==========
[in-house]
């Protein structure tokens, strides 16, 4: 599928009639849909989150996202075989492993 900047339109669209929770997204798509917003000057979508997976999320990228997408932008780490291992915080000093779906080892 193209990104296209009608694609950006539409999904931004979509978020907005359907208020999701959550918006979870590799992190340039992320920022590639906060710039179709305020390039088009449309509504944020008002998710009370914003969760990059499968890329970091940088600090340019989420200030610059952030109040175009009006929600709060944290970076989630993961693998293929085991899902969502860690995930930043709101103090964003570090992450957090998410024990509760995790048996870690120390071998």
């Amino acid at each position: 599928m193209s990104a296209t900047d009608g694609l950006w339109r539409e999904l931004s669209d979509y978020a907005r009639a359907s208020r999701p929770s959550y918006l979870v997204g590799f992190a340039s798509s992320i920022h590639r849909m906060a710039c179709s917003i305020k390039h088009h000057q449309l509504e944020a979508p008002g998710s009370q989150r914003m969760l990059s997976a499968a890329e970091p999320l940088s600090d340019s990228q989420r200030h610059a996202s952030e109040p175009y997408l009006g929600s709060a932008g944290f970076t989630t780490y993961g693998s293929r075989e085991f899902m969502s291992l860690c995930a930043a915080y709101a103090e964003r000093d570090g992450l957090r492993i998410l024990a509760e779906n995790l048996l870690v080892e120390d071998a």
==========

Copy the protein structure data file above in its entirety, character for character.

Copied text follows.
[in-house]
């Protein structure tokens, strides 16, 4: 599928009639849909989150996202075989492993 900047339109669209929770997204798509917003000057979508997976999320990228997408932008780490291992915080000093779906080892 193209990104296209009608694609950006539409999904931004979509978020907005359907208020999701959550918006979870590799992190340039992320920022590639906060710039179709305020390039088009449309509504944020008002998710009370914003969760990059499968890329970091940088600090340019989420200030610059952030109040175009009006929600709060944290970076989630993961693998293929085991899902969502860690995930930043709101103090964003570090992450957090998410024990509760995790048996870690120390071998």
């Amino acid at each position: 599928m193209s990104a296209t900047d009608g694609l950006w339109r539409e999904l931004s669209d979509y978020a907005r009639a359907s208020r999701p929770s959550y918006l979870v997204g590799f992190a340039s798509s992320i920022h590639r849909m906060a710039c179709s917003i305020k390039h088009h000057q449309l509504e944020a979508p008002g998710s009370q989150r914003m969760l990059s997976a499968a890329e970091p999320l940088s600090d340019s990228q989420r200030h610059a996202s952030e109040p175009y997408l009006g929600s709060a932008g944290f970076t989630t780490y993961g693998s293929r075989e085991f899902m969502s291992l860690c995930a930043a915080y709101a103090e964003r000093d570090g992450l957090r492993i998410l024990a509760e779906n995790l048996l870690v080892e120390d071998a």